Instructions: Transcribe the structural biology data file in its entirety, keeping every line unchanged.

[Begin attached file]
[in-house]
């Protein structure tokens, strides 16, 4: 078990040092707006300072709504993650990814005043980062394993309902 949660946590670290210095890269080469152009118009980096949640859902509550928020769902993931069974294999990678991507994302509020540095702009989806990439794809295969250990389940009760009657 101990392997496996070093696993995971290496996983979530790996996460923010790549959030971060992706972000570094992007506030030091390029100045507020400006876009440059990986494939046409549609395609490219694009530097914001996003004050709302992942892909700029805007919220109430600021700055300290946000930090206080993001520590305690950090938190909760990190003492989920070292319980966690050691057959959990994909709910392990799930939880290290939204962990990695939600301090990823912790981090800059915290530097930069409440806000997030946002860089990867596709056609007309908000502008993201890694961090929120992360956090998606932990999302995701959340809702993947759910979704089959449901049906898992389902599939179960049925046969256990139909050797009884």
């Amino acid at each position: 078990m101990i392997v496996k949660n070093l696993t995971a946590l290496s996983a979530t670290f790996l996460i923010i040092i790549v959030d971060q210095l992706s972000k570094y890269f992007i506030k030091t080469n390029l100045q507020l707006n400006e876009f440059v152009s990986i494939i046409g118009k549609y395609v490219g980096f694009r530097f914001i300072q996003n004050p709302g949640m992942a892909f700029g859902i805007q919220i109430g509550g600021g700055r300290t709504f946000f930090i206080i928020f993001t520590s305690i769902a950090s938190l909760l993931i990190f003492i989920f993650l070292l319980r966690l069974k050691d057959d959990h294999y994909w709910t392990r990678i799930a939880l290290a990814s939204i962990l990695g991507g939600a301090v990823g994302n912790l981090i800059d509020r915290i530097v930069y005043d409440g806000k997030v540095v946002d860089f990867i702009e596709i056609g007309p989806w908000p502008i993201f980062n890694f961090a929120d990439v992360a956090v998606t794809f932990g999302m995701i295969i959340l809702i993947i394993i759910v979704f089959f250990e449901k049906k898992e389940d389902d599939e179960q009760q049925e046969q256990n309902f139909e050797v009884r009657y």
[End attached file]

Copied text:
[in-house]
């Protein structure tokens, strides 16, 4: 078990040092707006300072709504993650990814005043980062394993309902 949660946590670290210095890269080469152009118009980096949640859902509550928020769902993931069974294999990678991507994302509020540095702009989806990439794809295969250990389940009760009657 101990392997496996070093696993995971290496996983979530790996996460923010790549959030971060992706972000570094992007506030030091390029100045507020400006876009440059990986494939046409549609395609490219694009530097914001996003004050709302992942892909700029805007919220109430600021700055300290946000930090206080993001520590305690950090938190909760990190003492989920070292319980966690050691057959959990994909709910392990799930939880290290939204962990990695939600301090990823912790981090800059915290530097930069409440806000997030946002860089990867596709056609007309908000502008993201890694961090929120992360956090998606932990999302995701959340809702993947759910979704089959449901049906898992389902599939179960049925046969256990139909050797009884």
């Amino acid at each position: 078990m101990i392997v496996k949660n070093l696993t995971a946590l290496s996983a979530t670290f790996l996460i923010i040092i790549v959030d971060q210095l992706s972000k570094y890269f992007i506030k030091t080469n390029l100045q507020l707006n400006e876009f440059v152009s990986i494939i046409g118009k549609y395609v490219g980096f694009r530097f914001i300072q996003n004050p709302g949640m992942a892909f700029g859902i805007q919220i109430g509550g600021g700055r300290t709504f946000f930090i206080i928020f993001t520590s305690i769902a950090s938190l909760l993931i990190f003492i989920f993650l070292l319980r966690l069974k050691d057959d959990h294999y994909w709910t392990r990678i799930a939880l290290a990814s939204i962990l990695g991507g939600a301090v990823g994302n912790l981090i800059d509020r915290i530097v930069y005043d409440g806000k997030v540095v946002d860089f990867i702009e596709i056609g007309p989806w908000p502008i993201f980062n890694f961090a929120d990439v992360a956090v998606t794809f932990g999302m995701i295969i959340l809702i993947i394993i759910v979704f089959f250990e449901k049906k898992e389940d389902d599939e179960q009760q049925e046969q256990n309902f139909e050797v009884r009657y």